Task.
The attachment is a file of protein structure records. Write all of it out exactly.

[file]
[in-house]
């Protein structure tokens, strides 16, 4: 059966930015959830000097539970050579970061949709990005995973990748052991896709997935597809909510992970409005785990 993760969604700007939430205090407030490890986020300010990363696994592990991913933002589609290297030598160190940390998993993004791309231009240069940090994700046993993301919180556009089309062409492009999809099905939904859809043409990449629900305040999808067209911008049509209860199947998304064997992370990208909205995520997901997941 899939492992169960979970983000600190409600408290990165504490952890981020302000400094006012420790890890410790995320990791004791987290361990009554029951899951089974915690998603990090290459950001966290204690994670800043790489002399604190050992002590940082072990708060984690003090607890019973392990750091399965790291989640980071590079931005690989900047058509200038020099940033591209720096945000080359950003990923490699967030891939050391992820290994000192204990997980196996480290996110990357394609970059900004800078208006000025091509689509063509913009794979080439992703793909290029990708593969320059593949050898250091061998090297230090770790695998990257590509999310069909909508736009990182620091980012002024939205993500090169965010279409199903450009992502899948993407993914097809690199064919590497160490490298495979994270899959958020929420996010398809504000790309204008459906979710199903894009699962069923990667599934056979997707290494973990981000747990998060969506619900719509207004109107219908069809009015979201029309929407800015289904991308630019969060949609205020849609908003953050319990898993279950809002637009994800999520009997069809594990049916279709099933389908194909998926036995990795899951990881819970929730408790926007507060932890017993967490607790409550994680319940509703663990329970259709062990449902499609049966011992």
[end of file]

[in-house]
């Protein structure tokens, strides 16, 4: 059966930015959830000097539970050579970061949709990005995973990748052991896709997935597809909510992970409005785990 993760969604700007939430205090407030490890986020300010990363696994592990991913933002589609290297030598160190940390998993993004791309231009240069940090994700046993993301919180556009089309062409492009999809099905939904859809043409990449629900305040999808067209911008049509209860199947998304064997992370990208909205995520997901997941 899939492992169960979970983000600190409600408290990165504490952890981020302000400094006012420790890890410790995320990791004791987290361990009554029951899951089974915690998603990090290459950001966290204690994670800043790489002399604190050992002590940082072990708060984690003090607890019973392990750091399965790291989640980071590079931005690989900047058509200038020099940033591209720096945000080359950003990923490699967030891939050391992820290994000192204990997980196996480290996110990357394609970059900004800078208006000025091509689509063509913009794979080439992703793909290029990708593969320059593949050898250091061998090297230090770790695998990257590509999310069909909508736009990182620091980012002024939205993500090169965010279409199903450009992502899948993407993914097809690199064919590497160490490298495979994270899959958020929420996010398809504000790309204008459906979710199903894009699962069923990667599934056979997707290494973990981000747990998060969506619900719509207004109107219908069809009015979201029309929407800015289904991308630019969060949609205020849609908003953050319990898993279950809002637009994800999520009997069809594990049916279709099933389908194909998926036995990795899951990881819970929730408790926007507060932890017993967490607790409550994680319940509703663990329970259709062990449902499609049966011992």